Reference:

Derecho Facts, Formation and Forecasting

Derecho clouds show windstorm near Indiana.
An ominous line of clouds portends the approaching derecho in La Porte, Ind., on the afternoon of June 29.
Credit: NOAA/Courtesy of Kevin Gould.

A derecho is an impressively far-reaching and long-lived windstorm that is quite rare and difficult to predict.

Derecho (pronounced deh-REY-cho) means "straight" in Spanish and as its name suggests, this type of storm packs powerful straight-line winds, in contrast to the spinning winds of a tornado.

To qualify as a derecho, wind gusts throughout the storm must be at least 58 mph (93 kph), but particularly strong storms have had wind speeds exceeding 100 mph (160 kph). The storm also must cause wind damage across an area at least 240 miles (400 kilometers) wide to count as a derecho.

The storms are associated with rapidly moving bow echoes, or bow-shaped bands of severe thunderstorms. Barreling across the landscape at speeds typically 50 mph (80 kph) or greater, the gust front of a derecho is often marked by an ominous-looking arcus cloud, also called a shelf cloud.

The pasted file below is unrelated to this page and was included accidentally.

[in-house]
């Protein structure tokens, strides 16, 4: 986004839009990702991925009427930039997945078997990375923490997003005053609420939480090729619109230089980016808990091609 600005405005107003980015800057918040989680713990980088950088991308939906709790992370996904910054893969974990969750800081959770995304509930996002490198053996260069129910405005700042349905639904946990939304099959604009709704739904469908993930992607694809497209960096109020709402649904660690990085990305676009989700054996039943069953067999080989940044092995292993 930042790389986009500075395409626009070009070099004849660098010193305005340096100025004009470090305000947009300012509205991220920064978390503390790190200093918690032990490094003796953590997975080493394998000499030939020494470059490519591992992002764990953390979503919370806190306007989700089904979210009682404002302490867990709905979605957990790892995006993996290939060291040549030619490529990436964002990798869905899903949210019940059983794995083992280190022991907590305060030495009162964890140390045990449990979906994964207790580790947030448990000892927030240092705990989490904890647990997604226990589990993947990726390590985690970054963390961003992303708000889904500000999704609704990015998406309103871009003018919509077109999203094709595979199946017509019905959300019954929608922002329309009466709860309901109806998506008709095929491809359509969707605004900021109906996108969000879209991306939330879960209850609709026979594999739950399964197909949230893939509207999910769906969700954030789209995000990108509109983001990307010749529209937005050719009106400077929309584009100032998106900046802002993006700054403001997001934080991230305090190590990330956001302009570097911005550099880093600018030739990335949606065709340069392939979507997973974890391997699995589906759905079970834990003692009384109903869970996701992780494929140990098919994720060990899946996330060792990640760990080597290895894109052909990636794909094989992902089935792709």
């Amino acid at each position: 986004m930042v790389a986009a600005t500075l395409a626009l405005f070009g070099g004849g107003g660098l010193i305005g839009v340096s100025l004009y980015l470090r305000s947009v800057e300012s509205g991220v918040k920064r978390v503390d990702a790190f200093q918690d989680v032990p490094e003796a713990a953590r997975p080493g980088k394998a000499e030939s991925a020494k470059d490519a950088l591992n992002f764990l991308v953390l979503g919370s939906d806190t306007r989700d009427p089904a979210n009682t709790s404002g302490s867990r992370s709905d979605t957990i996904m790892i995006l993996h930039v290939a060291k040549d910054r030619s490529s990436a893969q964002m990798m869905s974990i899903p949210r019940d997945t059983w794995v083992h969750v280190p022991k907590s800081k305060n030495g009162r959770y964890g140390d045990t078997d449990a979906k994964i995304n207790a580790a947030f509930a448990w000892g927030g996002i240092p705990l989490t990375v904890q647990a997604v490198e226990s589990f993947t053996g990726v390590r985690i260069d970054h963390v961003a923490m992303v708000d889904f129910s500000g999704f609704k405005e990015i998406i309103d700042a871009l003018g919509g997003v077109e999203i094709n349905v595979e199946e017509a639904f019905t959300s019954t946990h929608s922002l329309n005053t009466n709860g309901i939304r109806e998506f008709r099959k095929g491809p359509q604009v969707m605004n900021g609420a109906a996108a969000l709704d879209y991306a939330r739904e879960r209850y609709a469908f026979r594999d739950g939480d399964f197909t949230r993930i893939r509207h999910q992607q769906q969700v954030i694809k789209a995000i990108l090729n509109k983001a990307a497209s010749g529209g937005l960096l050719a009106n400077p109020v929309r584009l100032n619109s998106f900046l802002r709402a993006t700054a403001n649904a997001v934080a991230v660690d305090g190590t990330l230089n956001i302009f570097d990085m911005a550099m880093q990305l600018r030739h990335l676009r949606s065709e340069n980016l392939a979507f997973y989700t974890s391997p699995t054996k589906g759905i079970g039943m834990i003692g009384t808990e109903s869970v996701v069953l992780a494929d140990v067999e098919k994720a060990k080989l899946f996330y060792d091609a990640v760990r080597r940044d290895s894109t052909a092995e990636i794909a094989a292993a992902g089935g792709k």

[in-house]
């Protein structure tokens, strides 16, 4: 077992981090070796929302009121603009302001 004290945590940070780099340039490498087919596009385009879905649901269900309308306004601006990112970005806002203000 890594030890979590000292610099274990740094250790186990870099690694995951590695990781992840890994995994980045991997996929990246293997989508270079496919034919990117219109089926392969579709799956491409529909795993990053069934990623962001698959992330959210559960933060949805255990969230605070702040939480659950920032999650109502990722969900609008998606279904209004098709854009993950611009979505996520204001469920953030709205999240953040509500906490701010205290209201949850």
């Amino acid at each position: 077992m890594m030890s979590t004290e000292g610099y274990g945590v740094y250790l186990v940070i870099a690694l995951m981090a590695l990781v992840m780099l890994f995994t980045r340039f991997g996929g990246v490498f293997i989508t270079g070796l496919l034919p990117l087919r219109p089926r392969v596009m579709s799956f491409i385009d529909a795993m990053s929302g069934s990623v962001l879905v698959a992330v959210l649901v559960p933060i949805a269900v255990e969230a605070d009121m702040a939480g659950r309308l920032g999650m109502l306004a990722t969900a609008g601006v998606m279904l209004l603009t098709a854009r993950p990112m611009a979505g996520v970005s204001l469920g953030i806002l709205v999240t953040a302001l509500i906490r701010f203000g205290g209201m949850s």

While thunderstorms are relatively well-forecast, derechos are extremely difficult to predict. Meteorologists don't fully understand all the subtle environmental factors that need to coalesce in order for a derecho to form.

In the United States, derechos are most common in the late spring and summer and there are typically one to three events each year.

The storms can be highly destructive. A June 29, 2012, derecho traveled an astonishing 450 miles (724 km) in six hours from the Midwest to the East Coast. Along the way it left millions without power and 22 dead.

A particularly severe storm on May 8, 2009, earned a new classification, super derecho, as it carved a path of destruction 100 miles (62 kilometers) wide in Kansas. It spawned 18 tornadoes and hopped the Mississippi River into Illinois with 90- to 100-mph (145- to 160-kph) wind gusts.

More facts about derechos and significant derecho events can be found on the National Weather Service website.

Editor's Recommendations

More from LiveScience